The statement highlights the significance of sleep for the health and well-being of children, adolescents, and adults. According to the statement, sleep education should be emphasized in K-12 and college health education, medical school and graduate medical education, and training programs for other health professionals.
The American Academy of Sleep Medicine has issued a new statement emphasizing that sleep is a biological requirement and that inadequate sleep and untreated sleep disorders are harmful to one’s health, well-being, and public safety.
The statement, which was published online in the Journal of Clinical Sleep Medicine, emphasizes the importance of sleep for children, adolescents, and adults’ health and well-being. While public knowledge of the importance of sleep has grown in the recent decade, more focus on sleep health is still needed in education, clinical practice, inpatient and long-term care, public health promotion, and the workplace.
“Healthy sleep is as important as proper nutrition and regular exercise for our health and well-being, and sleep is critical for performance and safety,” said AASM President Dr. Kannan Ramar. “It is the position of the AASM that sleep is essential to health, and we are urging educators, health care professionals, government agencies, and employers to prioritize the promotion of healthy sleep.”
The statement was drafted by the members of the AASM board of directors, which includes 11 sleep medicine physicians and a clinical psychologist. The authors expressed the following viewpoints in acknowledgment of sleep’s crucial and multi-faceted links to health and chronic disease:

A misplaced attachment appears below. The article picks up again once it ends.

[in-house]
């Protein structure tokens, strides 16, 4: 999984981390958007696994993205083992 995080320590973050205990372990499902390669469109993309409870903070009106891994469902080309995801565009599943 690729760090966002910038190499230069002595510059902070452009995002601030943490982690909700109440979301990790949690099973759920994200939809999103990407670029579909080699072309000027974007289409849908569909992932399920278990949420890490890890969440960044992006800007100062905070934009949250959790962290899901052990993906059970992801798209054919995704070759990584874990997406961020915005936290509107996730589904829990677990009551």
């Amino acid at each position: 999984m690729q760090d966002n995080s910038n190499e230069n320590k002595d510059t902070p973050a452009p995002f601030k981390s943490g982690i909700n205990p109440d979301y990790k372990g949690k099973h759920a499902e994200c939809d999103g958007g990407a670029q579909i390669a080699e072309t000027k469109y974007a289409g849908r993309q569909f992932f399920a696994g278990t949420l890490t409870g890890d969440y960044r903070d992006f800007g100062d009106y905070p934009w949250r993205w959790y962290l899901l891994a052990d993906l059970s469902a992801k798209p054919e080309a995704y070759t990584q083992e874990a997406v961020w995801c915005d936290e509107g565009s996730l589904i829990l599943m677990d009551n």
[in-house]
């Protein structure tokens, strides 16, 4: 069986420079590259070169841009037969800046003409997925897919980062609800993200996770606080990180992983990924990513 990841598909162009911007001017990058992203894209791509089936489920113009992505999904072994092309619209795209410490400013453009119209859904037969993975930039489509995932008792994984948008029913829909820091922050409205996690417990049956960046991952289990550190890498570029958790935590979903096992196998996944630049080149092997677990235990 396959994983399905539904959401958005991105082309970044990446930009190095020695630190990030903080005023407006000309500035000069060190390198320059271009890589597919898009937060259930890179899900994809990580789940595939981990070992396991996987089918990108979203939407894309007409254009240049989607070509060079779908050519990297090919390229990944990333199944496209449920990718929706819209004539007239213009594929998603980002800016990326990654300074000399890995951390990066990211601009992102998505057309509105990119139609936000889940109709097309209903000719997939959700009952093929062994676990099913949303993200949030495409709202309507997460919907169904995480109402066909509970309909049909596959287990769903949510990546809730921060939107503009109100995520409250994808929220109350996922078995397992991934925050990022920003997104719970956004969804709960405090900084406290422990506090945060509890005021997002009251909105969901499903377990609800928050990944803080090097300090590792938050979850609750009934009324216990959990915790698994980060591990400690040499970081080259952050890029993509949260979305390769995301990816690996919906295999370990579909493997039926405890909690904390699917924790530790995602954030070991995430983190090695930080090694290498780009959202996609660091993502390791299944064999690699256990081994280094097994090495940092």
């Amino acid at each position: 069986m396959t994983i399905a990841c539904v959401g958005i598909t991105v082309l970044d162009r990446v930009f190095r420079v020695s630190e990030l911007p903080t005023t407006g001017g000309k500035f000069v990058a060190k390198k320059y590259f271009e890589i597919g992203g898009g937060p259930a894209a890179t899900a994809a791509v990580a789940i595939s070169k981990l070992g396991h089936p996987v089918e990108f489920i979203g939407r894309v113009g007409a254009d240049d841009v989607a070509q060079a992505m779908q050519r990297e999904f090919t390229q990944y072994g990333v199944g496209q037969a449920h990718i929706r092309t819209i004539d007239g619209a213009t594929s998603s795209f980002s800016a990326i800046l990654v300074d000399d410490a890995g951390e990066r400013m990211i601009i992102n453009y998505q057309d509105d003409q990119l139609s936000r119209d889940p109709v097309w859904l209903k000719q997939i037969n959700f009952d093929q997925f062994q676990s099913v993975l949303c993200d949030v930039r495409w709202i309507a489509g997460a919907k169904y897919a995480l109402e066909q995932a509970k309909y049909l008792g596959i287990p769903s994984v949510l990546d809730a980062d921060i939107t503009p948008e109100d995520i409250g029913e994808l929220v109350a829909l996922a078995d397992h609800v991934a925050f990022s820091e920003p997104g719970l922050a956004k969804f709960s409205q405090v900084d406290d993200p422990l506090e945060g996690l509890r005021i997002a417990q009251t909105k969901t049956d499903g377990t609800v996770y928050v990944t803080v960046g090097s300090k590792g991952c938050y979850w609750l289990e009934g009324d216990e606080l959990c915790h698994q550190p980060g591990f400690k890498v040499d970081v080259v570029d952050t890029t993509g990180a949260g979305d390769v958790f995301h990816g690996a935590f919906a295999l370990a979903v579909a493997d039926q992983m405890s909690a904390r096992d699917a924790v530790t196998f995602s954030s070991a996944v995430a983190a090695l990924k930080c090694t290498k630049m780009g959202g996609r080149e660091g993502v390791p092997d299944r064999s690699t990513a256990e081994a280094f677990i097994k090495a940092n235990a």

- Sleep education should have a prominent place in K-12 and college health education, medical school and graduate medical education, and educational programs for other health professionals.
- During patient visits, clinicians should ask about sleep patterns and symptoms of sleep and circadian rhythm sleep-wake disorders, and hospitals and long-term care institutions should improve sleep environments.
- To enhance health-related outcomes, public health and workplace interventions should focus on good sleep, and habits that assist people in achieving healthy sleep should be actively supported.
- To better understand the relevance of sleep for public health and the implications of insufficient sleep to health inequalities, more sleep and circadian research is needed.
“Education about sleep and sleep disorders is lacking in medical school curricula, graduate medical education, and education programs for other health professionals,” said Ramar. “Better sleep health education will enable our health care workforce to provide more patient-centered care for people who have common sleep disorders such as obstructive sleep apnea and insomnia.”
Chronic inadequate sleep and untreated sleep problems, according to the study’s authors, are associated with an increased risk of cardiovascular disease, diabetes, obesity, occupational accidents, and motor vehicle collisions.
According to the CDC and the Maternal and Child Health Bureau, 34.1 percent of children, 74.6 percent of high school students, and 32.5 percent of adults in the United States do not get enough sleep on a regular basis. As a result, one of the aims of Healthy Individuals 2030, which sets 10-year, quantifiable public health goals for the United States, is to help people get adequate sleep.